The complexity of the legal issues that apply to family transactions concerning joint property, joint bank accounts, one family member exercising a powers of attorney to pay another’s expenses etc should not be underestimated.

Consider the case of Mavis Bassett and her daughter Roslyn de Boer who owned a home at Ashmore as joint tenants and resided there with Roslyn’s husband Konrad.

Ashmore mother seeks court scrutiny of daughter attorney's conflict transactionsIn early 2020, Mavis – aged 94 – moved to an aged care home in the same street as the Gold Coast residence.

Shortly after in July 2020, Roslyn was admitted to hospital with the final stages of cancer and died that month.

While in hospital, Roslyn signed paperwork to sever the joint tenancy so that on her imminent death, her half interest in the Ashmore property would pass to Konrad via her estate and not to Mavis as would otherwise have been the case.

The paperwork was given to a solicitor who was to inform Mavis of the severance on Roslyn’s behalf and to give her formal notice thereof.

The notification was sent by registered post to Mavis at the Ashmore address – rather than to the aged care home – and apparently signed for by Konrad.

Mavis never saw the copy intended for her, the original of which was lodged with the Titles Office for registration and resulted in Mavis and Roslyn’s ownership being converted to that of “tenants in common in equal shares”.

Before Konrad could effect a transmission of Roslyn’s half interest into his name as executor, Mavis lodged a caveat over the property, asserting a fraud had been committed.

Mavis argued that the sending of the notice of the severance to the Ashmore address when it was known she was residing elsewhere was an “artifice” designed to falsely convince the Titles Office that notice had been given and to conceal the severance from Mavis.

There was no evidence that Roslyn knew the notice had been misdirected or that she had any reason to conceal the severance from Mavis.

When the matter came before her honour Chief Justice Cate Holmes in the Supreme Court in Brisbane in November, she noted the court could only order the title to the property to be rectified in the event of a fraud.

She observed that the requisite notice serves only to notify the co-owner of the changed circumstances and does not afford any right to object.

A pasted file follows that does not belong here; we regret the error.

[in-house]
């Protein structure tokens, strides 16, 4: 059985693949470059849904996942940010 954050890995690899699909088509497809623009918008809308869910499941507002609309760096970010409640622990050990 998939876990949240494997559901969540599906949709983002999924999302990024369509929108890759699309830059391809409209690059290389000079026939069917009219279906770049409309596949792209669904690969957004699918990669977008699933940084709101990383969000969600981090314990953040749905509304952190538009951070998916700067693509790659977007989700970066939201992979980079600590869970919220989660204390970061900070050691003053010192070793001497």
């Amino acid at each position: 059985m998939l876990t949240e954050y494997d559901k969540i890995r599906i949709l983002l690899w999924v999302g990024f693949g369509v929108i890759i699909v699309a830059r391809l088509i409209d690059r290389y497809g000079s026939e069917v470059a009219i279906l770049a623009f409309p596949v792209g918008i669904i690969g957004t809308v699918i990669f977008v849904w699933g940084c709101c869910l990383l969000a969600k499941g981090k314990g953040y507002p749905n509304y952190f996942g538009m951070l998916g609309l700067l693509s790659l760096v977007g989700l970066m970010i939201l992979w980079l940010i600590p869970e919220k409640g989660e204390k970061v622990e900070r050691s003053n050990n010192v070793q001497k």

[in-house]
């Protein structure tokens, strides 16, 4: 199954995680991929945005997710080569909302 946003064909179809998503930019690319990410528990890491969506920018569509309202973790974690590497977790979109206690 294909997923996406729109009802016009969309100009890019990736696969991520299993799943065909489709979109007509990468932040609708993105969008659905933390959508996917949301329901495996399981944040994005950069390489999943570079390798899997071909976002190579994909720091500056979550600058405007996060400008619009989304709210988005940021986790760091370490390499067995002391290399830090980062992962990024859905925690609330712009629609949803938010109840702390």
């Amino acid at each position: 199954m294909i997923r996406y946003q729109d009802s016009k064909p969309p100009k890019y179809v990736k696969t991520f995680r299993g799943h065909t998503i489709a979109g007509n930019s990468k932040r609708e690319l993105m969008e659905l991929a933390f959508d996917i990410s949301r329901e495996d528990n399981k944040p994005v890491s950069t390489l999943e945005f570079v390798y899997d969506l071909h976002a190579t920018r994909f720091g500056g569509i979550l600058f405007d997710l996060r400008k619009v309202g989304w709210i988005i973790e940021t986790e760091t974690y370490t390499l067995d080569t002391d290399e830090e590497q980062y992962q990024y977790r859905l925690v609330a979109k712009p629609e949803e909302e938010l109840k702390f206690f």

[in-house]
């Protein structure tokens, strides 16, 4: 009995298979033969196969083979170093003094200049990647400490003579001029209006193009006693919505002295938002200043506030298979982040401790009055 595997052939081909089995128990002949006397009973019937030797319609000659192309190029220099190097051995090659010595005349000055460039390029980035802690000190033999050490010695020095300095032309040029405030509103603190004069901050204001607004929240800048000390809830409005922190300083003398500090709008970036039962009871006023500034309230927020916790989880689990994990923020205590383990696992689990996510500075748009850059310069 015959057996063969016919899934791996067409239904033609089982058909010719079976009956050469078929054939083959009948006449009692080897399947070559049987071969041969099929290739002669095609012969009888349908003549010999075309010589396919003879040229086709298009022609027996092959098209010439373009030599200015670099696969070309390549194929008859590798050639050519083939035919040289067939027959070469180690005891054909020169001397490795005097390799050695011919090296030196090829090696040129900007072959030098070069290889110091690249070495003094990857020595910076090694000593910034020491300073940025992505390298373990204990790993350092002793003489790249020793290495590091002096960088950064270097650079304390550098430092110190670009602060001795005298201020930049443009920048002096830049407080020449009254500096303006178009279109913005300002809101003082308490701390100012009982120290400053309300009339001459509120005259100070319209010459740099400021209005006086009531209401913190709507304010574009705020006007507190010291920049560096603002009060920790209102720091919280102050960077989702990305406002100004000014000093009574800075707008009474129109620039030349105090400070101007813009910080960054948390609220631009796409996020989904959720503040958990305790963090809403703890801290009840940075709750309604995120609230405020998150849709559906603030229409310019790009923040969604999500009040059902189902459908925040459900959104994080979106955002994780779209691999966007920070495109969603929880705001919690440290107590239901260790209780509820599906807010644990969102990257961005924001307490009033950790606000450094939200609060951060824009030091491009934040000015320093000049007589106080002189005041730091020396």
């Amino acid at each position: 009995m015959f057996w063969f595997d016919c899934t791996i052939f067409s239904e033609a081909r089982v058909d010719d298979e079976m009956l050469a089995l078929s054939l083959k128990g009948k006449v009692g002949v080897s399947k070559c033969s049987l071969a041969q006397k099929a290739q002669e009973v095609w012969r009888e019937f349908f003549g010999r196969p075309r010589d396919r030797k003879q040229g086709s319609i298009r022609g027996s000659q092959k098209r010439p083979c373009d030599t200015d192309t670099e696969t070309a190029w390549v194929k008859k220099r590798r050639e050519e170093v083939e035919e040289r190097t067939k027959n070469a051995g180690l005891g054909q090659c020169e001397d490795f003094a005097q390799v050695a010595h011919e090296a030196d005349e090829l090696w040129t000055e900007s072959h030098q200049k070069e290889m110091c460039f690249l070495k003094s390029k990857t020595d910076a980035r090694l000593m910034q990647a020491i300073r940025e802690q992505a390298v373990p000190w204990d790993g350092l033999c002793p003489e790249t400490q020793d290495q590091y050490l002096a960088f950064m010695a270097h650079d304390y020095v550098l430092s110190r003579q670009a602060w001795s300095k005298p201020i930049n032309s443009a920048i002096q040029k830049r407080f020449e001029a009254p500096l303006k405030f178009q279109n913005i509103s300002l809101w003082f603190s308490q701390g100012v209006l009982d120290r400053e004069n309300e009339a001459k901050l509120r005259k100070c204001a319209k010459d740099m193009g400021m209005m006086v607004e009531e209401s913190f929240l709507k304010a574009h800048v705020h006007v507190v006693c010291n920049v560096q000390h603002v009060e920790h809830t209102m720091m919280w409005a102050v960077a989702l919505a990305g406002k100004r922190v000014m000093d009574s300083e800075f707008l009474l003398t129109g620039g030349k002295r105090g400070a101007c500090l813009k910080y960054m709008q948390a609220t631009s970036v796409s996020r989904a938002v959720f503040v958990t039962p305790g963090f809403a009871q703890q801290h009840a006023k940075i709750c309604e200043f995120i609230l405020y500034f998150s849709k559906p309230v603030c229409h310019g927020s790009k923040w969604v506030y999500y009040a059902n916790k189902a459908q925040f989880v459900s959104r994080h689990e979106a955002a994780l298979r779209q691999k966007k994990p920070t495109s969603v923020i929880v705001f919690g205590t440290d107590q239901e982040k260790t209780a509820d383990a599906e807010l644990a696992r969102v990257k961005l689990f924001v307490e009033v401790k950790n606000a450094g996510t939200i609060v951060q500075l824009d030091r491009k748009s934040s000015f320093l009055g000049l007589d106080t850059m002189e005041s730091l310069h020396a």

Because Mavis could not have stopped Roslyn unilaterally severing the joint tenancy, there could be no fraud – in her view – regardless of any intention to conceal the matter.

The second part of Mavis’s lawsuit argued that “conflict” transactions – ie ones entered into by Roslyn while she held a Power of Attorney from Mavis – should be set aside.

The severance itself was not a “conflict” transaction – for which Roslyn should be made to account for any benefit received – as she had exercised her personal right as property owner as opposed to exercising her authority as Mavis’s attorney.

The conflict transaction argument was also relied on by Mavis to seek compensation for payments Roslyn made to herself out of Mavis’s accounts and from a family trust.

Her honour reviewed three “classes” of such payments, two of which were not capable of meeting the criteria of conflict transactions because they did not occur by way of Roslyn’s exercise of the power of attorney.

Neither could payments made by Roslyn to herself from a joint account meet such criteria if they were made under the authority of a joint account holder rather than as attorney, unless Mavis could prove the funds had been her sole property.

Mavis also contended some of the transactions should be reversed because that they were the result of undue influence.

The Chief Justice ruled this argument could succeed if Mavis was able to establish payments from the Suncorp joint account were of her own separate funds rather than true ‘joint’ funds, and was left as an avenue for Mavis to pursue if she decided to do so.

The case shows the complexities that can befall family members in even seemingly innocuous attorney transactions especially when it is a family member who is the attorney.

Getting sound legal advice in such circumstances is always prudent.

Bassett v Registrar of Titles & Anor [2021] QSC 341 Holmes CJ, 14 December 2021